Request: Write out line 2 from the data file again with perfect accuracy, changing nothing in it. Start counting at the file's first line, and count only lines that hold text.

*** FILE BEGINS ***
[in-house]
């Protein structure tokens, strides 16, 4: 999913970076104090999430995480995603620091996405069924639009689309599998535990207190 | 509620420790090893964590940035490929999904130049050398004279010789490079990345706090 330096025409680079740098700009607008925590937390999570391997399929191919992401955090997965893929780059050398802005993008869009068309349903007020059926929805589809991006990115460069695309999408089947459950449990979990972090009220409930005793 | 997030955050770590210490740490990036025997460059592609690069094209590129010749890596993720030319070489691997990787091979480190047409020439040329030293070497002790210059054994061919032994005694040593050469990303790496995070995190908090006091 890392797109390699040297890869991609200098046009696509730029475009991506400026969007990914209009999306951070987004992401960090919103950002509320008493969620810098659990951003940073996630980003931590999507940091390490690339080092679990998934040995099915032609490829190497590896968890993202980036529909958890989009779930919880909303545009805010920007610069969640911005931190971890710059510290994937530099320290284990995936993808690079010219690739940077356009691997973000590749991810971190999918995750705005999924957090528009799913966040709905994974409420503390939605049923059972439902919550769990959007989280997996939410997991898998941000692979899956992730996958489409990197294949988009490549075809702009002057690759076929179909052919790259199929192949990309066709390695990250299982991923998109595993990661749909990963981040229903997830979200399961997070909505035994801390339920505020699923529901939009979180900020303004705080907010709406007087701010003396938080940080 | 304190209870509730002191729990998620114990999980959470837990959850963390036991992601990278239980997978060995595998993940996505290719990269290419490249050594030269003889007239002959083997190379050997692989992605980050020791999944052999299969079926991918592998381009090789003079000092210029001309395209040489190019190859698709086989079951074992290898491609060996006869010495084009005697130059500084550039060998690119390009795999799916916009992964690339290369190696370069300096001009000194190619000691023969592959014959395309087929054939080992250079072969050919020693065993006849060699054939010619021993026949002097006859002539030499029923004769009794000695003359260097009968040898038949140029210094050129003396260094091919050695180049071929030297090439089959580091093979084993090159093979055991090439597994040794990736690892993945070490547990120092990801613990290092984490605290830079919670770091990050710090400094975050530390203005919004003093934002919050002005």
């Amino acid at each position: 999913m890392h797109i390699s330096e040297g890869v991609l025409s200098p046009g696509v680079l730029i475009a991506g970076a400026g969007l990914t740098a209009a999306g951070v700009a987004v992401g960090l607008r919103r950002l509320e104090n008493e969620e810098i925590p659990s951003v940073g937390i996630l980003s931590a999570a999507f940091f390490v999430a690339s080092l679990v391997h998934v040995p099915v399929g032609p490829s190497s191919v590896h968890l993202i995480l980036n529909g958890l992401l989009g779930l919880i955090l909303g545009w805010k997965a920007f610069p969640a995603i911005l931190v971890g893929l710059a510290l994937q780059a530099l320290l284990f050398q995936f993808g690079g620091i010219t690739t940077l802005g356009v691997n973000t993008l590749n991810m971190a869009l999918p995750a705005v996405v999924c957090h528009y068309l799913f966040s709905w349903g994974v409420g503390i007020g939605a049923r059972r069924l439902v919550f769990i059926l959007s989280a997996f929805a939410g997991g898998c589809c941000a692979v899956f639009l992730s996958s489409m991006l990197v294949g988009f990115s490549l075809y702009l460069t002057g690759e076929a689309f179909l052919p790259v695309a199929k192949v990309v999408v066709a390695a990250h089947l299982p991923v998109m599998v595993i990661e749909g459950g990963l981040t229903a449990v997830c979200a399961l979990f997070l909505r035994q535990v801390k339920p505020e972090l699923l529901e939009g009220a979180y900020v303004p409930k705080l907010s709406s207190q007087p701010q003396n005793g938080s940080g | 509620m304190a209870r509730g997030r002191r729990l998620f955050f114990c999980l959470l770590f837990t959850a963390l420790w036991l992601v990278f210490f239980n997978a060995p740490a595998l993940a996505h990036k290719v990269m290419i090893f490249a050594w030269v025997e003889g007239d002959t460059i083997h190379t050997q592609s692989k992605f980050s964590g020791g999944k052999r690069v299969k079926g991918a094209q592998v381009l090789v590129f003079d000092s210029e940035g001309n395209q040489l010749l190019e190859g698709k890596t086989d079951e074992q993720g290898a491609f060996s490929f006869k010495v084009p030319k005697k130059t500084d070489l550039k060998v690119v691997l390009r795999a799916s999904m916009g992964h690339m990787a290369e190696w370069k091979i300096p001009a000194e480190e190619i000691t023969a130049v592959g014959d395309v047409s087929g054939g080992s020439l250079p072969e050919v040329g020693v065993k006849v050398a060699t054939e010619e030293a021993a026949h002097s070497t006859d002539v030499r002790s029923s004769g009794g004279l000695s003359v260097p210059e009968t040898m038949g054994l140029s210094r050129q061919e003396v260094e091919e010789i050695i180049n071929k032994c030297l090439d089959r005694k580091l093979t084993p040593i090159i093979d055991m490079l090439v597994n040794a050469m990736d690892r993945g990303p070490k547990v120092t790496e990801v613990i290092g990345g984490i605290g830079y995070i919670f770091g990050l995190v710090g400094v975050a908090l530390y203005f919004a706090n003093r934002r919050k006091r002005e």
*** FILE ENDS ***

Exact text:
């Protein structure tokens, strides 16, 4: 999913970076104090999430995480995603620091996405069924639009689309599998535990207190 | 509620420790090893964590940035490929999904130049050398004279010789490079990345706090 330096025409680079740098700009607008925590937390999570391997399929191919992401955090997965893929780059050398802005993008869009068309349903007020059926929805589809991006990115460069695309999408089947459950449990979990972090009220409930005793 | 997030955050770590210490740490990036025997460059592609690069094209590129010749890596993720030319070489691997990787091979480190047409020439040329030293070497002790210059054994061919032994005694040593050469990303790496995070995190908090006091 890392797109390699040297890869991609200098046009696509730029475009991506400026969007990914209009999306951070987004992401960090919103950002509320008493969620810098659990951003940073996630980003931590999507940091390490690339080092679990998934040995099915032609490829190497590896968890993202980036529909958890989009779930919880909303545009805010920007610069969640911005931190971890710059510290994937530099320290284990995936993808690079010219690739940077356009691997973000590749991810971190999918995750705005999924957090528009799913966040709905994974409420503390939605049923059972439902919550769990959007989280997996939410997991898998941000692979899956992730996958489409990197294949988009490549075809702009002057690759076929179909052919790259199929192949990309066709390695990250299982991923998109595993990661749909990963981040229903997830979200399961997070909505035994801390339920505020699923529901939009979180900020303004705080907010709406007087701010003396938080940080 | 304190209870509730002191729990998620114990999980959470837990959850963390036991992601990278239980997978060995595998993940996505290719990269290419490249050594030269003889007239002959083997190379050997692989992605980050020791999944052999299969079926991918592998381009090789003079000092210029001309395209040489190019190859698709086989079951074992290898491609060996006869010495084009005697130059500084550039060998690119390009795999799916916009992964690339290369190696370069300096001009000194190619000691023969592959014959395309087929054939080992250079072969050919020693065993006849060699054939010619021993026949002097006859002539030499029923004769009794000695003359260097009968040898038949140029210094050129003396260094091919050695180049071929030297090439089959580091093979084993090159093979055991090439597994040794990736690892993945070490547990120092990801613990290092984490605290830079919670770091990050710090400094975050530390203005919004003093934002919050002005």